“No one is above the law, and this ruling makes clear, that includes Gavin Newsom,” said Eric Early, the attorney for recall proponents Orrin Heatlie, Mike Netter and the California Patriot Coalition.

Larry Elder was one of the talk show hosts that got me started on the path of independent conservative thinking. I look forward to seeing how the Democrats respond to his campaign. I cannot wait to see them handle a ballot that does not list the only prominent Democrat running as a Democrat.

As I said: Fascinating.


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Can you provide more information about how the recall works? For Example are the candidates listed alphabetically? Is there a yes or no question to recall? Does Newson need to get 50% votes to remain?

    Old Patzer in reply to r2468. | July 14, 2021 at 7:51 pm

    That’s right, there are two questions: should he be recalled? and who should replace him? If 50% say no to the first question, he stays. I don’t remember how the candidates are listed, but for regular elections, they are in random order.

      There are 2 votes. The first is a yes/no vote.

      If the California voters vote Yes to the recall, then the top vote getter below is the next governor. No need for worrying about vote-splitting, as Newsom will be out.

      If I recall correctly from the last recall election, there is no rhyme or reason to how the alternative candidates are presented for the second question.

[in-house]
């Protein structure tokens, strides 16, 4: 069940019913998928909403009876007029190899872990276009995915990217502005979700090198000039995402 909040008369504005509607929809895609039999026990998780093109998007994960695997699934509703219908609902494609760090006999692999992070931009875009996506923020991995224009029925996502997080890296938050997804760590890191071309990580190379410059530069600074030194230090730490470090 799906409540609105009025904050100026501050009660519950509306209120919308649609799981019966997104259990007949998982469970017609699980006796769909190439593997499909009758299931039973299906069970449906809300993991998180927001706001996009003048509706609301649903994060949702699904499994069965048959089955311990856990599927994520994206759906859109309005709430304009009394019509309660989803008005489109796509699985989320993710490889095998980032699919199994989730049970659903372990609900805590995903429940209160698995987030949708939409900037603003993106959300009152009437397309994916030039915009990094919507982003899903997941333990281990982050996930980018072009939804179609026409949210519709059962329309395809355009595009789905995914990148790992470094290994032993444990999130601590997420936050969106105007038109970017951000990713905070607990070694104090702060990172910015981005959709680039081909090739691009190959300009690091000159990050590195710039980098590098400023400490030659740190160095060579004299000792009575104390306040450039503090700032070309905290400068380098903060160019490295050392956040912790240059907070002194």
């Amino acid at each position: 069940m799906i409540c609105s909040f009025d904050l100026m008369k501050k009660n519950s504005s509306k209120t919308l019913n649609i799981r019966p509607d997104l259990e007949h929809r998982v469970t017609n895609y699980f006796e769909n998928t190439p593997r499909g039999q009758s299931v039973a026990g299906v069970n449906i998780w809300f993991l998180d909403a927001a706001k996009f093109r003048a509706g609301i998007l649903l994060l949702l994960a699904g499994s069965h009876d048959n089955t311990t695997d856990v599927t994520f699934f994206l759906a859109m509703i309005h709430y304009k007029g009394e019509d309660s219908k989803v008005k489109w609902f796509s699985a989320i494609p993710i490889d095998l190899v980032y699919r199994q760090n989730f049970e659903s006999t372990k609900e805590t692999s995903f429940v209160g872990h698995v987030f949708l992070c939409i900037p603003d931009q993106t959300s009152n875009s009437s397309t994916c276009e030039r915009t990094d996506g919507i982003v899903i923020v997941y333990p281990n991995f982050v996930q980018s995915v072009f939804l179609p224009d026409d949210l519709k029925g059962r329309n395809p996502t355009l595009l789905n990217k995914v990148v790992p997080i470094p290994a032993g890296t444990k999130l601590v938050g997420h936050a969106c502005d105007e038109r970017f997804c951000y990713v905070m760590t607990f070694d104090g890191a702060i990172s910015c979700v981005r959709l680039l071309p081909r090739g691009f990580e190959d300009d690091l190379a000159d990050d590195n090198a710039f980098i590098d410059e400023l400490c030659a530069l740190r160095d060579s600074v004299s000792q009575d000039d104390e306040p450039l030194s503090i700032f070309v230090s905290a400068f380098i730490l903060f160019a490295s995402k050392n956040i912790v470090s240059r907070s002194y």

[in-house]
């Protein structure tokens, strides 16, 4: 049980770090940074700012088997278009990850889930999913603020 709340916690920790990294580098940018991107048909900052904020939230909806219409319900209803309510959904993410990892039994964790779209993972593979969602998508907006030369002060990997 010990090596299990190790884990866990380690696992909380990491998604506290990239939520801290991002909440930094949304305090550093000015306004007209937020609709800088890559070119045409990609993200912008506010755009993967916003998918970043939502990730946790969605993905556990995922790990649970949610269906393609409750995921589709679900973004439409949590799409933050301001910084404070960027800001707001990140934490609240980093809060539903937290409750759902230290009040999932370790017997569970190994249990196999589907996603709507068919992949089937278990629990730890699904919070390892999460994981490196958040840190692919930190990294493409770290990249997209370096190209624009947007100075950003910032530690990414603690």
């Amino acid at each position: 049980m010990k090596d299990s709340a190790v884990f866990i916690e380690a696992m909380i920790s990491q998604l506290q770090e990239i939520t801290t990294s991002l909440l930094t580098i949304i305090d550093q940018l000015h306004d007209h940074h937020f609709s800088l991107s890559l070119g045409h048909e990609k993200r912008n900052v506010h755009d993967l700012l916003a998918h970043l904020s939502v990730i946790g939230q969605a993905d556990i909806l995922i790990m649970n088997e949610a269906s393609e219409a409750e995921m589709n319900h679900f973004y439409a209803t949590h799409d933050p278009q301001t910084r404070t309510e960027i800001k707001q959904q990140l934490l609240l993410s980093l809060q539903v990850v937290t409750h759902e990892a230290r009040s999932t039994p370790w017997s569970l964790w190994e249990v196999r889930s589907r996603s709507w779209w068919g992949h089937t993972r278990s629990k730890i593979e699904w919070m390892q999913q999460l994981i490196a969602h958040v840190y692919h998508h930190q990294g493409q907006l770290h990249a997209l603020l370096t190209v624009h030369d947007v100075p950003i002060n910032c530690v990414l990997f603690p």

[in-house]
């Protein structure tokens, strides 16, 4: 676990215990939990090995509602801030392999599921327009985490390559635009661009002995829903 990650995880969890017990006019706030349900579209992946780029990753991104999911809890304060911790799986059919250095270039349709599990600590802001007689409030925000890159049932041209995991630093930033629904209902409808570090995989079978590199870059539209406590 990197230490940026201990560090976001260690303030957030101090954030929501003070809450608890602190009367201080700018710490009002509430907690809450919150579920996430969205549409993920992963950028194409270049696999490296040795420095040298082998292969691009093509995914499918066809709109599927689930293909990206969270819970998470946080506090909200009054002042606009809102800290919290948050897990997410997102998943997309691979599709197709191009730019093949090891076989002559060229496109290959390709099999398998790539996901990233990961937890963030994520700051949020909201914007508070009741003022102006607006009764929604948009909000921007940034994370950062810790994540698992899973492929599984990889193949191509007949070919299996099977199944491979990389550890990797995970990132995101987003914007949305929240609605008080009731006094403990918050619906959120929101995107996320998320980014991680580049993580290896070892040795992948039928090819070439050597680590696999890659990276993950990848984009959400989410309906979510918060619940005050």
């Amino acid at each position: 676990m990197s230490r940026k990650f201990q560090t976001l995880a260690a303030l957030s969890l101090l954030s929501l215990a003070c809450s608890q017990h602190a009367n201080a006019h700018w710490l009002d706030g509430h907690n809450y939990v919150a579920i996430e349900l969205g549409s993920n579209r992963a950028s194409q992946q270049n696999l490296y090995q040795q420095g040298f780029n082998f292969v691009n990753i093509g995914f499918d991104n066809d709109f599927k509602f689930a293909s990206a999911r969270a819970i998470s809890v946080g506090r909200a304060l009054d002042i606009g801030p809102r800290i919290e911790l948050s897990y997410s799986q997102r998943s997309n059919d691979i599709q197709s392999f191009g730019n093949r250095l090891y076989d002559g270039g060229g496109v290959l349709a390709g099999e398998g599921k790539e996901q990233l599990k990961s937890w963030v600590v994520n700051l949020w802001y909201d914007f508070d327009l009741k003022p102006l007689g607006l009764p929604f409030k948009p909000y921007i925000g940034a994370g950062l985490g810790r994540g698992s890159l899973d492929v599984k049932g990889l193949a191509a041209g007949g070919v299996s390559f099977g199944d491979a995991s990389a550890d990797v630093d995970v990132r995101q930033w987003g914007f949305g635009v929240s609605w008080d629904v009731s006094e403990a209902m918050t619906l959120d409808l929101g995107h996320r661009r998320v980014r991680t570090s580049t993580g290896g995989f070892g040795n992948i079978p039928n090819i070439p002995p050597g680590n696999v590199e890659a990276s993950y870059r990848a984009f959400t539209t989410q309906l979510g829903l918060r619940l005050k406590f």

ANY Republican would be better than the horribly talentless and corrupt Gavin Newsom.

We need more info on the rules for the recall.

Clearly the large number of candidates will be splitting votes. Likely benefiting Newsom (or as I like to call … Loathsome)

    Milhouse in reply to Ben Kent. | July 14, 2021 at 8:58 pm

    Vote-splitting can’t benefit Newsom, because the first question is a simple yes-or-no. Do you want Newsom out, or not? If there are more votes to recall then not to recall, he’s out. The second question is, if he is recalled who shall replace him? That’s where the vote-splitting will happen, but he won’t be on that ballot, so whomever it helps it won’t be him.

First wish him luck, and it is going to be a uphill battle.
Shame I won’t have the privilege to vote for him there.

Leaving Newsom’s Democrat affiliation off could be significant. I live in CA. Charles Manson (D, Dead) wins by at least ten points.
That “D” usually settles it.

    Milhouse in reply to lichau. | July 14, 2021 at 11:49 pm

    Yes, but he’s not going to be on a ballot against other candidates. He’ll be by himself on his own ballot, and the question will be simply something like “Shall the governor, Gavin Newsom, be recalled?”. He wants it to say “Gavin Newsom (Democrat)”, but that would only make a difference to those few voters who are unaware that the governor is a Democrat, and who will vote “No” if they’re made aware of that fact, but might otherwise vote “Yes”. How many such voters could there possibly be?

Go with the mayor of San Diego if you want the best chance, go with Larry Elder for your ideal candidate, go with Jenner if you want to surrender on the transgender issue on the way to decisively losing the recall election anyway.

The prospect of winning is very low regardless.

I commend Larry Elder for running. Hopefully, if he wins , he can push against the Democrat legislators.